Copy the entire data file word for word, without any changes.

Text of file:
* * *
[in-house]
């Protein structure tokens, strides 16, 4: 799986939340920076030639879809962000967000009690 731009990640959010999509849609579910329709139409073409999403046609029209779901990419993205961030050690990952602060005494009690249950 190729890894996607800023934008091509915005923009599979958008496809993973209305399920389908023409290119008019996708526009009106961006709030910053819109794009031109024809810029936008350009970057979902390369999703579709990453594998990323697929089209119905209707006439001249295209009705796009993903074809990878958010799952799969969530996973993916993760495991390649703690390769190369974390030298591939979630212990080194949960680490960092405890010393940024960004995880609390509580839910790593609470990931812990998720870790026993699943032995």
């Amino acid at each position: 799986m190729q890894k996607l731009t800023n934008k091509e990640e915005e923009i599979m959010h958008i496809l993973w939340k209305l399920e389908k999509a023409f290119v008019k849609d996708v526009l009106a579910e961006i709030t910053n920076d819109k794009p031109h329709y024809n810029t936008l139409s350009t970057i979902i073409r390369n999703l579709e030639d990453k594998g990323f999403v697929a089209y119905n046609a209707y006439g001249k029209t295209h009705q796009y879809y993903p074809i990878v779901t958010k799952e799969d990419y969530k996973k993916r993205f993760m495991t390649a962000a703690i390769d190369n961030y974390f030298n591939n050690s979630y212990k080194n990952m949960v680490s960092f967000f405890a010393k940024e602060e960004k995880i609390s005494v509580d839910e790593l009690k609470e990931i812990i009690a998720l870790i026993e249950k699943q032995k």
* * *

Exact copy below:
[in-house]
């Protein structure tokens, strides 16, 4: 799986939340920076030639879809962000967000009690 731009990640959010999509849609579910329709139409073409999403046609029209779901990419993205961030050690990952602060005494009690249950 190729890894996607800023934008091509915005923009599979958008496809993973209305399920389908023409290119008019996708526009009106961006709030910053819109794009031109024809810029936008350009970057979902390369999703579709990453594998990323697929089209119905209707006439001249295209009705796009993903074809990878958010799952799969969530996973993916993760495991390649703690390769190369974390030298591939979630212990080194949960680490960092405890010393940024960004995880609390509580839910790593609470990931812990998720870790026993699943032995």
């Amino acid at each position: 799986m190729q890894k996607l731009t800023n934008k091509e990640e915005e923009i599979m959010h958008i496809l993973w939340k209305l399920e389908k999509a023409f290119v008019k849609d996708v526009l009106a579910e961006i709030t910053n920076d819109k794009p031109h329709y024809n810029t936008l139409s350009t970057i979902i073409r390369n999703l579709e030639d990453k594998g990323f999403v697929a089209y119905n046609a209707y006439g001249k029209t295209h009705q796009y879809y993903p074809i990878v779901t958010k799952e799969d990419y969530k996973k993916r993205f993760m495991t390649a962000a703690i390769d190369n961030y974390f030298n591939n050690s979630y212990k080194n990952m949960v680490s960092f967000f405890a010393k940024e602060e960004k995880i609390s005494v509580d839910e790593l009690k609470e990931i812990i009690a998720l870790i026993e249950k699943q032995k």